The Illegal Thing Connected To Bohemian Grove

Don’t ask what’s really going on at Bohemian Grove if you’re not prepared to get some infuriating answers. Founded in 1873, the Bohemian Club was originally as the name suggests: a group of journalists, musicians, and other artists who got together to live a bohemian lifestyle, but as the years progressed, it turned into a drunken summer camp for the world’s richest and most influential men. According to Business Insider, as many as five U.S. presidents — including Teddy Roosevelt, Herbert Hoover, and Richard Nixon — have been members of the San Francisco-based boys’ club.

The club bought the land now called Bohemian Grove in 1899 for their annual retreat, and the veil of secrecy behind the goings-on at the sylvan getaway have sparked a plethora of internet conspiracies. While it may seem logical to think that since the world’s elite don’t want the rest of us to know what they’re get up to at their yearly gathering in the woods, since they must obviously be the Illuminati or something, the truth appears to be much more banal. Gawker writer Sophie Wiener worked as a staffer there one summer and what she saw was less New World Order and more frat boy-style bro-fest to see who can pee on as many redwoods as possible. It’s a place where drunken world leaders (and other politicians, ahem — Jeb Bush) throw temper tantrums over not being able to get milkshakes when they want them. Still, there’s one thing connected to Bohemian Grove that hasn’t been legal.

Illegal logging at Bohemian Grove

Although there’s no evidence to corroborate the Bohemian Grove conspiracy theories, we do have proof that the elite group has been up no good. A 2009 Vanity Fair investigation found that the “bohemians” of the Bohemian Club were illegally logging on their 2,700-acre Sonoma County property, nestled in the heart of the old-growth redwood forests of northern California, from 1984 to 2005. The news made its way to writer Alex Shoumatoff by way of a Bohemian Club whistleblower named John C. Hooper, now one of the most outspoken voices denouncing the deforestation at the Grove.

To get an idea of the kind of person that makes up the Club’s membership, Hooper also logs Douglas firs and redwoods on his farm in Mendocino County, California, but he assured Shoumatoff that he does so “selectively and sustainably.” He was called out by a spokesperson for the Club: “Mr. Hooper feels it is appropriate to log trees at an aggressive rate for his own personal gain while objecting to the Bohemian Club’s attempt to responsibly manage its own forest.” It’s a classic case of he said, he said (as Weiner noted for Gawker, no girls allowed: “A literal red line on the ground defined the area past which females were not allowed.”) In his defense, Hooper does have forest conservation in mind when he fells trees on the organic farm he calls Oz and he has a history of conscientious forest management.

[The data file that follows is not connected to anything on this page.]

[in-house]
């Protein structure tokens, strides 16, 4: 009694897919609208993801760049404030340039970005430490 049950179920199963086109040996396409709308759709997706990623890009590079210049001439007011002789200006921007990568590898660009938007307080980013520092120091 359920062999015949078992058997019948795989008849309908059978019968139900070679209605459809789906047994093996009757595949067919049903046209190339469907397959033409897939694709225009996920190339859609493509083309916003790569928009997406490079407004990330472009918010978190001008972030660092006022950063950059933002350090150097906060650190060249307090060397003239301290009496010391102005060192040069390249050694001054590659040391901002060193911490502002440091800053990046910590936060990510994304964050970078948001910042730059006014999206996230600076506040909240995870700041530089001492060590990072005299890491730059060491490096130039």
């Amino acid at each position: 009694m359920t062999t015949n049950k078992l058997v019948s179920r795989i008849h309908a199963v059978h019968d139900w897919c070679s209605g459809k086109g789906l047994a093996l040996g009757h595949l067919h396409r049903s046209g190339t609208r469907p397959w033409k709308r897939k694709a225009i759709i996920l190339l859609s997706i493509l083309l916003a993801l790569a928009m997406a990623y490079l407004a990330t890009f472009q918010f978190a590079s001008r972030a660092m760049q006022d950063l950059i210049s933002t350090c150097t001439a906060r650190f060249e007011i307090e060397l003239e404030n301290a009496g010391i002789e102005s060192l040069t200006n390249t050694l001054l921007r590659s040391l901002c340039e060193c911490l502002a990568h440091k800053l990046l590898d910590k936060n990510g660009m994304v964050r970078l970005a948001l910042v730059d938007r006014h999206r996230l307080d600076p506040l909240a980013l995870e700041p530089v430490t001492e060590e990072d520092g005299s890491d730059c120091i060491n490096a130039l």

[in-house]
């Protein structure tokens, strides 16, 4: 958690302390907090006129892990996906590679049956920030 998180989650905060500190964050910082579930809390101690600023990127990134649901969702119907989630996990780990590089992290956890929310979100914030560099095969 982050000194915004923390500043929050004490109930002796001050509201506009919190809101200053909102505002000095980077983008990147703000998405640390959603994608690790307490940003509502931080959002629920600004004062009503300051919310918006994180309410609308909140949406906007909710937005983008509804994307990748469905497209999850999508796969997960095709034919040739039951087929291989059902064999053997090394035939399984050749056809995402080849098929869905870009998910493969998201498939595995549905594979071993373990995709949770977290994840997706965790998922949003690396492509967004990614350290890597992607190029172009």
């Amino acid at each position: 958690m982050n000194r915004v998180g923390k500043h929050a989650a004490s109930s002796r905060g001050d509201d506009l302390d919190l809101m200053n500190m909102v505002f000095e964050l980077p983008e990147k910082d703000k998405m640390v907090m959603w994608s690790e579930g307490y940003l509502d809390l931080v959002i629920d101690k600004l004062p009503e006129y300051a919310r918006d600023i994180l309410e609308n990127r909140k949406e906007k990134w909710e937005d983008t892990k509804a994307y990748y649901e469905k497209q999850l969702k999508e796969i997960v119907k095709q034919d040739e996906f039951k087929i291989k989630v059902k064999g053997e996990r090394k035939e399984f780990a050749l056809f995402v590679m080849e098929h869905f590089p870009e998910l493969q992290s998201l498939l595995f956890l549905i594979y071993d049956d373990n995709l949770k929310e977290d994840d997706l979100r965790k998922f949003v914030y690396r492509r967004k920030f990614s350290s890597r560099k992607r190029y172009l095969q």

The courts put the kibosh on the illegal logging at Bohemian Grove

Hooper led the Sierra Club’s forest management efforts in the 1980s and sits on the board of the California Tahoe Conservancy, “doing what he can to alleviate that once gin-clear body of water’s massive problems.” His whistleblowing documented in the Vanity Fair article was taken seriously, and the county government ended up seeing things his way, too. The SF Gate reported in March 2011 that a California judge revoked the controversial logging permit that the Bohemian Club had enjoyed for a century. The case had been brought by the Sierra Club and the Bohemian Redwood Rescue Club (BRRC), which had been organized specifically to deal with the problem of illegal logging at Bohemian Grove. According to Forest Unlimited, which helped organize the creation of the BRRC, the ruling was “a win for environmentalists who for years waged a David and Goliath-style battle in an effort to scale back logging” at the Grove. The ruling didn’t stop logging on the land completely, but did force the Bohemian Club to get to work on what the SF Gate called “more modest logging plans.”

Now that that issue is settled, we can all get back to the more important task of finding out what’s really going on at the Bohemian Club’s summer boys’ camp. Should we fear the coming of the New World Order, or are the ideas merely more conspiracy theories that are utterly ridiculous?

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